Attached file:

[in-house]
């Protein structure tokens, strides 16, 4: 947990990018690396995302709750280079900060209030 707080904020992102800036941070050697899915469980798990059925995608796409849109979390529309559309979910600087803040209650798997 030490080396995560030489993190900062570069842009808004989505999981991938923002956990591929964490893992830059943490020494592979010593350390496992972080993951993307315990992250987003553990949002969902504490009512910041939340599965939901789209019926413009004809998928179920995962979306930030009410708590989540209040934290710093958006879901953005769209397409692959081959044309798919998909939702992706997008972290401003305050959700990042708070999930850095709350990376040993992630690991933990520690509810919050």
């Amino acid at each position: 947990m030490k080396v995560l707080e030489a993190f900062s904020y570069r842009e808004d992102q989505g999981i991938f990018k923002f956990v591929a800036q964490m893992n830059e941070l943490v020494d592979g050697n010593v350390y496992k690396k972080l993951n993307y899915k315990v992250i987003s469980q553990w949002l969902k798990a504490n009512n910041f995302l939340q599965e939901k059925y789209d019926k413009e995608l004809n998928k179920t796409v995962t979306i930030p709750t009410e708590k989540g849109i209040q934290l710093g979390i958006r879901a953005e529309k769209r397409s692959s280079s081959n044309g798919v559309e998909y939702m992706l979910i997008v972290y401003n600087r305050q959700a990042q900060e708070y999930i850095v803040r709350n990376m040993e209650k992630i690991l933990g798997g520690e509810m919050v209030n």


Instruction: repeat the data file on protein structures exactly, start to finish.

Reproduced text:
[in-house]
């Protein structure tokens, strides 16, 4: 947990990018690396995302709750280079900060209030 707080904020992102800036941070050697899915469980798990059925995608796409849109979390529309559309979910600087803040209650798997 030490080396995560030489993190900062570069842009808004989505999981991938923002956990591929964490893992830059943490020494592979010593350390496992972080993951993307315990992250987003553990949002969902504490009512910041939340599965939901789209019926413009004809998928179920995962979306930030009410708590989540209040934290710093958006879901953005769209397409692959081959044309798919998909939702992706997008972290401003305050959700990042708070999930850095709350990376040993992630690991933990520690509810919050």
């Amino acid at each position: 947990m030490k080396v995560l707080e030489a993190f900062s904020y570069r842009e808004d992102q989505g999981i991938f990018k923002f956990v591929a800036q964490m893992n830059e941070l943490v020494d592979g050697n010593v350390y496992k690396k972080l993951n993307y899915k315990v992250i987003s469980q553990w949002l969902k798990a504490n009512n910041f995302l939340q599965e939901k059925y789209d019926k413009e995608l004809n998928k179920t796409v995962t979306i930030p709750t009410e708590k989540g849109i209040q934290l710093g979390i958006r879901a953005e529309k769209r397409s692959s280079s081959n044309g798919v559309e998909y939702m992706l979910i997008v972290y401003n600087r305050q959700a990042q900060e708070y999930i850095v803040r709350n990376m040993e209650k992630i690991l933990g798997g520690e509810m919050v209030n």